"Museum" director Shawn Levy is new man of "Steel"

Wed Sep 16, 2009 1:17am EDT
 
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By Jay A. Fernandez and Borys Kit

LOS ANGELES (Hollywood Reporter) - How's this for an unexpected switcheroo?

Action director Peter Berg, who had been talking with DreamWorks about taking on the studio's futuristic robot boxing movie "Real Steel," has moved on, opening up the gig to Shawn Levy.

Levy is known for directing and producing broad, hit comedies such as the two "Night at the Museum" movies, which have grossed nearly $1 billion in worldwide box office.

But the "Real Steel" story line takes place in a near future where human boxing has been outlawed, and heavy, humanoid robots slug it out in the ring instead. Into this world step a father and his estranged teenage son, who train an extraordinary fighter.

Levy's participation could mean a change in tone for the adventure project and/or a stretching of the creative muscles for the director, who has signed on with DreamWorks to take a swing at it.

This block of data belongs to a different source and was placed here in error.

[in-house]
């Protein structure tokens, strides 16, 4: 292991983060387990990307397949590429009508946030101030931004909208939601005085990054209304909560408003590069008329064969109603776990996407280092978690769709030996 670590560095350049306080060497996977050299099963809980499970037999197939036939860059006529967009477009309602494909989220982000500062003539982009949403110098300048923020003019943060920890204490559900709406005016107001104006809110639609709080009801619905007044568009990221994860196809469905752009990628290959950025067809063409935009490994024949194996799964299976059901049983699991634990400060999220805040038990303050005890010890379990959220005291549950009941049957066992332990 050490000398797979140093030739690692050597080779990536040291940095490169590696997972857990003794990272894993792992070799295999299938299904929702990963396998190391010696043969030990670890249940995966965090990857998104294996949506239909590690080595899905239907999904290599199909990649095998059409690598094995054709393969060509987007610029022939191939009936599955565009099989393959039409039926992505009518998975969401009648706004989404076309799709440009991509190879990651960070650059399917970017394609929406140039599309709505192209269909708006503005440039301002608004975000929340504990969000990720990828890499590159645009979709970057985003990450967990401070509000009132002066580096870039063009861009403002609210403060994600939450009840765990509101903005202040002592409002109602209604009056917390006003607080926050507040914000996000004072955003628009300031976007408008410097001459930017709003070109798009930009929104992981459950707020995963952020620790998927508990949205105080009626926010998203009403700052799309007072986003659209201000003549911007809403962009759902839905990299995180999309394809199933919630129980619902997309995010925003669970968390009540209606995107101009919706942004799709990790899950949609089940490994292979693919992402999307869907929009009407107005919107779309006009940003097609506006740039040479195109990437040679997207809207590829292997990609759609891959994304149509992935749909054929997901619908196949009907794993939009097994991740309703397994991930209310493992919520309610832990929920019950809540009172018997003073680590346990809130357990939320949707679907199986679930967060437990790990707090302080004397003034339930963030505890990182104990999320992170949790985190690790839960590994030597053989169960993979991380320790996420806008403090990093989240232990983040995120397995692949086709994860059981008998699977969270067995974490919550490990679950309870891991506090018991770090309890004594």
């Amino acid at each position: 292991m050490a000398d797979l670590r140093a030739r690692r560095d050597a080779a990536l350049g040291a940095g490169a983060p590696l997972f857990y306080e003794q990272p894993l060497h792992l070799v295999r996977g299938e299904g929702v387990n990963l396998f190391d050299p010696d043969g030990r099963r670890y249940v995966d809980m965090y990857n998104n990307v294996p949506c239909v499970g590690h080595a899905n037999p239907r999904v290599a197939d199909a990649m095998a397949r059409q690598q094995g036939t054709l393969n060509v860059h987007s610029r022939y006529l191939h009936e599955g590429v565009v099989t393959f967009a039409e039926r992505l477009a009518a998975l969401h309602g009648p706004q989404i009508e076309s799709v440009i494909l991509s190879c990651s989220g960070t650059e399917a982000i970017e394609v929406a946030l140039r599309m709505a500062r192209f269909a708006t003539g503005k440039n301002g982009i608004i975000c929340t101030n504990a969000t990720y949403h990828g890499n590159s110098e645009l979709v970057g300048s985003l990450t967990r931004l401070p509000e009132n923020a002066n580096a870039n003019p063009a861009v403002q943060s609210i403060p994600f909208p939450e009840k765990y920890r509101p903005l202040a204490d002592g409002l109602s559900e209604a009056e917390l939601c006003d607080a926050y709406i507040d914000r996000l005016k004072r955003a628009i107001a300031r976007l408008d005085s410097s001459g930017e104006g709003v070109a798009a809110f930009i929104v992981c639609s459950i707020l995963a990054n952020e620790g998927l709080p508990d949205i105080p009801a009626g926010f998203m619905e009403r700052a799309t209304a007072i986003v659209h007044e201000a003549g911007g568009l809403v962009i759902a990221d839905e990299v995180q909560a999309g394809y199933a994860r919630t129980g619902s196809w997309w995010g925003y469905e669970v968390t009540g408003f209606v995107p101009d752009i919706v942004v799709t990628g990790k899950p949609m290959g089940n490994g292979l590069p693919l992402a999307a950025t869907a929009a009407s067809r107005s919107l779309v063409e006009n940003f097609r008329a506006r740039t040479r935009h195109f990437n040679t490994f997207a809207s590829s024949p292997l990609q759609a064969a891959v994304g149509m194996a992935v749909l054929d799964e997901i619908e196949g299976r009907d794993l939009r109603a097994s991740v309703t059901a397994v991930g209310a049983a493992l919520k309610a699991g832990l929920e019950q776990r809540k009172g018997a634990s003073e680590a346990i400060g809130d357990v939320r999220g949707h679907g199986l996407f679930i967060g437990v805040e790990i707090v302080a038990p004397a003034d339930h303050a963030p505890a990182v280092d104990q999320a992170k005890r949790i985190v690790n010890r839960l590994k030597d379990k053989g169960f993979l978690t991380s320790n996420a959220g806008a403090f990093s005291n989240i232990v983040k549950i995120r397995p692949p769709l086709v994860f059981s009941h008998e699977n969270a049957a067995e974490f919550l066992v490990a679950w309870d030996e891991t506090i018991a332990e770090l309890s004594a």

DreamWorks originally purchased the project in 2003. It would be distributed by Disney. The project began generating heat this summer when Berg ("Hancock") started circling it.

The director ultimately decided to concentrate on two Universal projects -- an adaptation of the Hasbro game "Battleship" and the Afghan war story "Lone Survivor" -- so DreamWorks partner Steven Spielberg called Levy last week to ask if he were interested.

"Steven's passion for this project was absolutely infectious and I'm so excited to bring this story to life," Levy said. "In a movie filled with these mechanical warriors, at its core 'Real Steel' is an incredibly human story."

Levy is finishing up his latest comedy, "Date Night," which Fox will release in April. He has a dozen other projects in development as a director and producer through his 21 Laps Entertainment banner.

(Editing by DGoodman at Reuters)

 
<p>Director Shawn Levy arrives for the premiere of "Night at the Museum: Battle of the Smithsonian," at the Smithsonian Air and Space Museum in Washington May 14, 2009. REUTERS/Joshua Roberts</p>